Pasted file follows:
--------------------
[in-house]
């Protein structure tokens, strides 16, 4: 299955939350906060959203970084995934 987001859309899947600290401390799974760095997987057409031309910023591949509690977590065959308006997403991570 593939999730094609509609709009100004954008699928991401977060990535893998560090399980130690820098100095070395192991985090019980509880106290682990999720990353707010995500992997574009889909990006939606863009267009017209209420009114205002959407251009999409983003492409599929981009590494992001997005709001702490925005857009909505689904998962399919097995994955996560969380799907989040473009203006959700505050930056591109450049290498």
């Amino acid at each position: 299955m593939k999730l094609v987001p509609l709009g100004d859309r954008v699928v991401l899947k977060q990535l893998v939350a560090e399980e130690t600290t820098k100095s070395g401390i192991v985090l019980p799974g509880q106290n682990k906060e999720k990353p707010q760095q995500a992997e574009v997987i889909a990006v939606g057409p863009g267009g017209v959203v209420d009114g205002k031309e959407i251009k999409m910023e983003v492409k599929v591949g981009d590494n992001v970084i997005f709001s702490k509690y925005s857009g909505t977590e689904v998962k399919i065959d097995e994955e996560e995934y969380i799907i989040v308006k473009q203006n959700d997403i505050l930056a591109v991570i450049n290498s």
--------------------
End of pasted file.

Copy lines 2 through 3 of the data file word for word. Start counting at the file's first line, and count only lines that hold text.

């Protein structure tokens, strides 16, 4: 299955939350906060959203970084995934 987001859309899947600290401390799974760095997987057409031309910023591949509690977590065959308006997403991570 593939999730094609509609709009100004954008699928991401977060990535893998560090399980130690820098100095070395192991985090019980509880106290682990999720990353707010995500992997574009889909990006939606863009267009017209209420009114205002959407251009999409983003492409599929981009590494992001997005709001702490925005857009909505689904998962399919097995994955996560969380799907989040473009203006959700505050930056591109450049290498």
């Amino acid at each position: 299955m593939k999730l094609v987001p509609l709009g100004d859309r954008v699928v991401l899947k977060q990535l893998v939350a560090e399980e130690t600290t820098k100095s070395g401390i192991v985090l019980p799974g509880q106290n682990k906060e999720k990353p707010q760095q995500a992997e574009v997987i889909a990006v939606g057409p863009g267009g017209v959203v209420d009114g205002k031309e959407i251009k999409m910023e983003v492409k599929v591949g981009d590494n992001v970084i997005f709001s702490k509690y925005s857009g909505t977590e689904v998962k399919i065959d097995e994955e996560e995934y969380i799907i989040v308006k473009q203006n959700d997403i505050l930056a591109v991570i450049n290498s």